This feature was written by Stephanie Dreyer. Stephanie is the founder of VeegMama, a lifestyle brand sharing new approaches to healthy living, and the host of YouTube’s The Good Life With VeegMama. She also writes children’s books and is a mom of three.
Sometimes we need to put aside our daily responsibilities, pack up the car, and have a family outing! But kind families never support the use of animals for entertainment.
Elephants, tigers, and other animals used in circuses, for example, spend most of their lives chained or caged. In zoos, animals like giraffes and lions live in enclosures that are hundreds of times smaller than their homes in the wild. In marine theme parks like SeaWorld, orcas are confined to what amounts to concrete bathtubs.
By choosing humane activities, your family can go home with great memories and a clear conscience. Here are some things to do on your next trip:
Visit a sanctuary accredited by the Global Federation of Animal Sanctuaries (GFAS). GFAS is an organization that has rigorous standards of sanctuary management and animal care. Member sanctuaries don’t breed animals or use them in commercial activities, and they provide animals with excellent, lifetime care.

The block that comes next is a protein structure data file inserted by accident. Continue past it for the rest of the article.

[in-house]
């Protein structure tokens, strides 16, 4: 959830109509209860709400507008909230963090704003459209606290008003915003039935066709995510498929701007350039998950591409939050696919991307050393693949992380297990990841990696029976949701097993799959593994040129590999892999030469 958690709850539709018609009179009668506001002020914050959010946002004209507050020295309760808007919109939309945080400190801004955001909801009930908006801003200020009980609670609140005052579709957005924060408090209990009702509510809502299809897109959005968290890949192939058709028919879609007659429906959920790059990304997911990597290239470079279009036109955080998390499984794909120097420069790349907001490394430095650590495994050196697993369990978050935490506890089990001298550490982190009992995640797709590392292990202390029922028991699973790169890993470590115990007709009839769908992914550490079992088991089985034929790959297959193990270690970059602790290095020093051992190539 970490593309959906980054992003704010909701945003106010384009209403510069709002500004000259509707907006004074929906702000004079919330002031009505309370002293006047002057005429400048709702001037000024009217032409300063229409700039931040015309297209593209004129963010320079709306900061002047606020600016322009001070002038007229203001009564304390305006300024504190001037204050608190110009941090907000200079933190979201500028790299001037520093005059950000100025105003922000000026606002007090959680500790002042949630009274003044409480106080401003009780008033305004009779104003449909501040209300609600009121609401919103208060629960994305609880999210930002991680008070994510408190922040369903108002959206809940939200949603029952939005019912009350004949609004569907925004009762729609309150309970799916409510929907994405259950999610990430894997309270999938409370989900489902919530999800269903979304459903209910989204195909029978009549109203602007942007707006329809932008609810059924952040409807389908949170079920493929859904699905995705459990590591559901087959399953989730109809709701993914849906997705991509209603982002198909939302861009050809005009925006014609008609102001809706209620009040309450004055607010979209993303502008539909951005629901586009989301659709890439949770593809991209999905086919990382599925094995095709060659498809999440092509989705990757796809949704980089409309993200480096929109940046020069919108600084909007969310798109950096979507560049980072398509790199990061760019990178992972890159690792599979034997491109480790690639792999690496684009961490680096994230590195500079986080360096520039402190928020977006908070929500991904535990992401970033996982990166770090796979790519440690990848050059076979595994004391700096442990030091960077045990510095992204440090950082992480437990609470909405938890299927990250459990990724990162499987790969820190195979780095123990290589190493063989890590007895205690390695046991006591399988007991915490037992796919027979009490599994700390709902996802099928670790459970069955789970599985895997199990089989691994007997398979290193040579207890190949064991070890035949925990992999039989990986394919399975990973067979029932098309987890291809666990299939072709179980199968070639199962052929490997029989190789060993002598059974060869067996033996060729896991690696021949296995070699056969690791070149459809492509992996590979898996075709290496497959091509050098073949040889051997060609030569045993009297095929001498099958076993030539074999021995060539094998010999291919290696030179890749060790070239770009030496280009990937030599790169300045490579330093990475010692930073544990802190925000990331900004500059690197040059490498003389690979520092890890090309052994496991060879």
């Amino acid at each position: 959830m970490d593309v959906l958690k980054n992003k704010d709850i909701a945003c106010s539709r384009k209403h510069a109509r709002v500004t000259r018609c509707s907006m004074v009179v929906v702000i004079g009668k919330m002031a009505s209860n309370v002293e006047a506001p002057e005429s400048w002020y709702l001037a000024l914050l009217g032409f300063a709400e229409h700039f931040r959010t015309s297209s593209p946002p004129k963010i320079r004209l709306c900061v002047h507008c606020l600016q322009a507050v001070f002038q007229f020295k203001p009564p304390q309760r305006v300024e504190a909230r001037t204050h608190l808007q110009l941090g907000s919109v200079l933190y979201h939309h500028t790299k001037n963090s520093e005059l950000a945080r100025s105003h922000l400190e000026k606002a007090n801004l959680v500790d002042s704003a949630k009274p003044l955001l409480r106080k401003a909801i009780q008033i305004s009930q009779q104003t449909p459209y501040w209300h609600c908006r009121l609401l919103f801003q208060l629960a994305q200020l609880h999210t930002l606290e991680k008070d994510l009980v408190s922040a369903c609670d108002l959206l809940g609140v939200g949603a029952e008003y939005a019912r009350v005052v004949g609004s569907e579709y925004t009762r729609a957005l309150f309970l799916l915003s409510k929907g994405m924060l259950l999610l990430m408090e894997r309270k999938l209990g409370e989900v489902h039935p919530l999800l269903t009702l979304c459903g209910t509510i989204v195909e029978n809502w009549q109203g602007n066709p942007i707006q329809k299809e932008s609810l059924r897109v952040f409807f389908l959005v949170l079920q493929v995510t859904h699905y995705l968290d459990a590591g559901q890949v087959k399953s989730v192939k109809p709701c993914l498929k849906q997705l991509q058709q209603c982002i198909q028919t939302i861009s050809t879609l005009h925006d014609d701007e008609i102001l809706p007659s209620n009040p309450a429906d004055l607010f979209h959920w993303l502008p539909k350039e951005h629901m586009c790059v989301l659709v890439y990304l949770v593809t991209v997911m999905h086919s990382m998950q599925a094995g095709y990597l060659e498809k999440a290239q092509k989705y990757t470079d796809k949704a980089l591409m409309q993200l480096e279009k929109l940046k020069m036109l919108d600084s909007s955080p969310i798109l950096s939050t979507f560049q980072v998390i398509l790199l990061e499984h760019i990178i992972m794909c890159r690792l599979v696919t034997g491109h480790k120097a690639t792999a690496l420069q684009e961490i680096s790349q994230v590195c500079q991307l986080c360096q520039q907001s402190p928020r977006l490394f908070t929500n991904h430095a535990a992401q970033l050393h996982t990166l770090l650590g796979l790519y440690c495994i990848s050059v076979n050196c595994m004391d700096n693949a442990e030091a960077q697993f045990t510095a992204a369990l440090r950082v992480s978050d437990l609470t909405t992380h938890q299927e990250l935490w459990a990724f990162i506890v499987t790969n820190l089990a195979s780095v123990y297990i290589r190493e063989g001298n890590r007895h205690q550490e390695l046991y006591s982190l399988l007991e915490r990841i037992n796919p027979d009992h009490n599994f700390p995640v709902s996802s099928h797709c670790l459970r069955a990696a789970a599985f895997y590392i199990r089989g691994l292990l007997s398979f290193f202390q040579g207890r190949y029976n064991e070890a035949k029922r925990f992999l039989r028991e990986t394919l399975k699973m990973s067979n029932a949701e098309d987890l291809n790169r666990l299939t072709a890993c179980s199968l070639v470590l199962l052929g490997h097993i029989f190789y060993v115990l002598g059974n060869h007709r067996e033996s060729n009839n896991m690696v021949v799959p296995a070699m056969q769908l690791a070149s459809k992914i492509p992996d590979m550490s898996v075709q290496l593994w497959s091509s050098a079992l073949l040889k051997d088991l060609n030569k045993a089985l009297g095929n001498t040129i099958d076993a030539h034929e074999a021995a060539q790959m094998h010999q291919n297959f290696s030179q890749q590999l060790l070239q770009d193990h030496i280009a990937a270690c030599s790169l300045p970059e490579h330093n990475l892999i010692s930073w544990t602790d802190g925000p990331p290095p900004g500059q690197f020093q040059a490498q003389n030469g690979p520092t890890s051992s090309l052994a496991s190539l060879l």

All it takes is a pair of binoculars to see and enjoy the multitude of avian species all around us. Texas has one of the most diverse bird populations in North America, so make sure you spend some time observing birds if you’re in the state.
Plan a day trip or an overnight outing at one of the 59 national parks in the U.S. and observe animals in their own homes. Heading north? Canada has 42 beautiful national parks. Don’t forget to take along ingredients for vegan s’mores in order to make your trip that much more fun.
Seeing whales in their ocean home is a breathtaking experience. The best times to spot them vary depending on the location, but summers off the San Diego coast and California’s Central Coast offer great opportunities for seeing whales. Spring break is a great time to spot whales in the waters off Washington state.
Before you book a tour, though, ask about the company’s code of conduct in order to ensure that the operation is run responsibly. Whales should never be “corralled.” Captains should never chase or speed up to pass a whale and should maintain a safe distance and turn off the vessel or keep it in neutral if the animals approach. Another option is to watch whales in their natural habitat from the shore.
You can see dolphins swimming in many coastal states all over the U.S. The manatee viewing platform at the Big Bend Power Station near Tampa, Florida, is free!
Be sure to avoid “swim with dolphins” programs, which condemn highly intelligent animals to a lifetime of loneliness in cramped sea pens and often chemically treated concrete pools.